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Relating SHM and Rotational Motion

  1. Mar 27, 2015 #1
    1. The problem statement, all variables and given/known data
    A spring of stiffness k is attached to a wall and to the axle of a wheel of mass m, radius R, and moment of inertia I = βmR^2 about its frictionless axle. The spring is stretched a distance A and the wheel is released from rest. Assume the wheel rolls without slipping.

    At some moment, the horizontal component of the spring force on the wheel is Fx, fid the magnitude and direction of:

    The friction force
    The acceleration of the wheel's center of mass
    The angular acceleration of the wheel about its CM

    2. Relevant equations
    F = -kx
    τ = Iα
    E = (1/2)kx^2


    3. The attempt at a solution
    I'm really not even sure how to start this problem and how to set it up. I've always struggled with rotational motion intuitively, so I'm having trouble relating it to SHM.
     
  2. jcsd
  3. Mar 28, 2015 #2

    ehild

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    Draw a picture. What forces and torque act on the wheel?

    What is the condition for rolling?
     
  4. Mar 28, 2015 #3
    For the forces, I have the force from the spring starting from the center of the wheel and extending horizontal.
    I have the weight of the wheel starting from the center of the wheel and extending downward.
    I have the force of friction at the point of contact between the wheel and the floor (but which direction would the force extend since the wheel changes direction with the spring's oscillations?
    I have the normal force from the floor and extending upwards.

    Because the force of the spring passes through the axle of the wheel, I figured that there was no external torque. Is this a correct assumption?
     
  5. Mar 28, 2015 #4

    ehild

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    The friction opposes the realtive motion of the surfaces in contact.

    And what about the force of friction?
     
  6. Mar 28, 2015 #5
    Ahh, right, I forgot about the friction in torque.

    So Στ = F(friction) = Iα
    F(friction) = βmR^2 * α

    But how do I connect that back to the Fx the question is asking for?
     
  7. Mar 28, 2015 #6

    Suraj M

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    At the point where force by spring is kx.
    the energy stored in the spring is equal to the sum of rotational energy and KE of the wheel(CM)... get an equation first.
     
  8. Mar 28, 2015 #7

    ehild

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    he torque.
    Iα is equal to the torque, not to the force. What is the torque of the friction?

    You have to apply the condition of rolling. What is it?
     
  9. Mar 28, 2015 #8

    ehild

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    Suraj, you know, don't you, that it is wrong.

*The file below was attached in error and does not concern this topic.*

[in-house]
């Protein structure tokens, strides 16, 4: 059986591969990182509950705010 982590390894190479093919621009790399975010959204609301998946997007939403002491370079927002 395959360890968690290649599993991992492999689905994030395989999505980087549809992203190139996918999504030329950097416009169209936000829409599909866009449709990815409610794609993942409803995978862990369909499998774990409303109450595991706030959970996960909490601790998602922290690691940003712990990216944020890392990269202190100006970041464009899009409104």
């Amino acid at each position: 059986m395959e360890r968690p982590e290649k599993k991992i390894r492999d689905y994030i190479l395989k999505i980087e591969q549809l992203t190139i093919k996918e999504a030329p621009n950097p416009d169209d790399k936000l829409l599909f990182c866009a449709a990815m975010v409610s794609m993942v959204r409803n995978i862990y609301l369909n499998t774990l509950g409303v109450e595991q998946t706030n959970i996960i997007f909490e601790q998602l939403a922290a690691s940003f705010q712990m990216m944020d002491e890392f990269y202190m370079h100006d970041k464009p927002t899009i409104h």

10. Mar 28, 2015 #9
    Is it F(friction)*R = βmR^2 * α
    So F(friction) = BmRα?

    Then what?
     
  11. Mar 28, 2015 #10

    Suraj M

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    yeah, i realised when you guys were talking about friction. I didn't read that part of that question. Sorry.. the floors yours. :)
     
  12. Mar 28, 2015 #11

    ehild

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    What is the condition for rolling?
     
  13. Mar 28, 2015 #12
    Do you mean rolling without slipping? Where VCM = R*ω and aCM = R*α ?
     
  14. Mar 28, 2015 #13

    ehild

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    Yes, that is.

    Write up the equation for the acceleration of the CM and that for the angular acceleration, then use the relation aCM = R*α
     
  15. Mar 28, 2015 #14
    So aCM = -kx/m, and because x = A in this problem, then my answer for the wheel's center of mass acceleration is simply aCM = -kA/m

    And because aCM = R*α, then the angular acceleration of the wheel α = aCM / R, so α = (-kA)/(mR)

    And substituting this relationship into the Ffr = βmRα equation, then Ffr = βm*aCM, which simplified is Ffr = -βkA?

    Are these correct?
     
  16. Mar 28, 2015 #15

    ehild

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    No, you forgot the friction. And the wheel moves, so x is not A always.
     
  17. Mar 28, 2015 #16
    Where would I incorporate the friction?
     
  18. Mar 28, 2015 #17

    ehild

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    Among the forces. Newton's second law. The sum of forces = mass times acceleration.
     
  19. Mar 28, 2015 #18
    If the friction affects both the torque equation and the second law equation, how do I incorporate both into my final answer?
     
  20. Mar 28, 2015 #19

    ehild

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    Write both equations and you will see.
     
  21. Mar 28, 2015 #20
    so Στ = Ffr * R = I*α
    and ΣF = Fx - Ffr = macm
    solving for acm = (Fx - Ffr) / m

    and plugging this into the torque equation Ffr = βmacm = β(Fx - Ffr)

    so Ffr = (βFx)/(1 + β)

    ?
     
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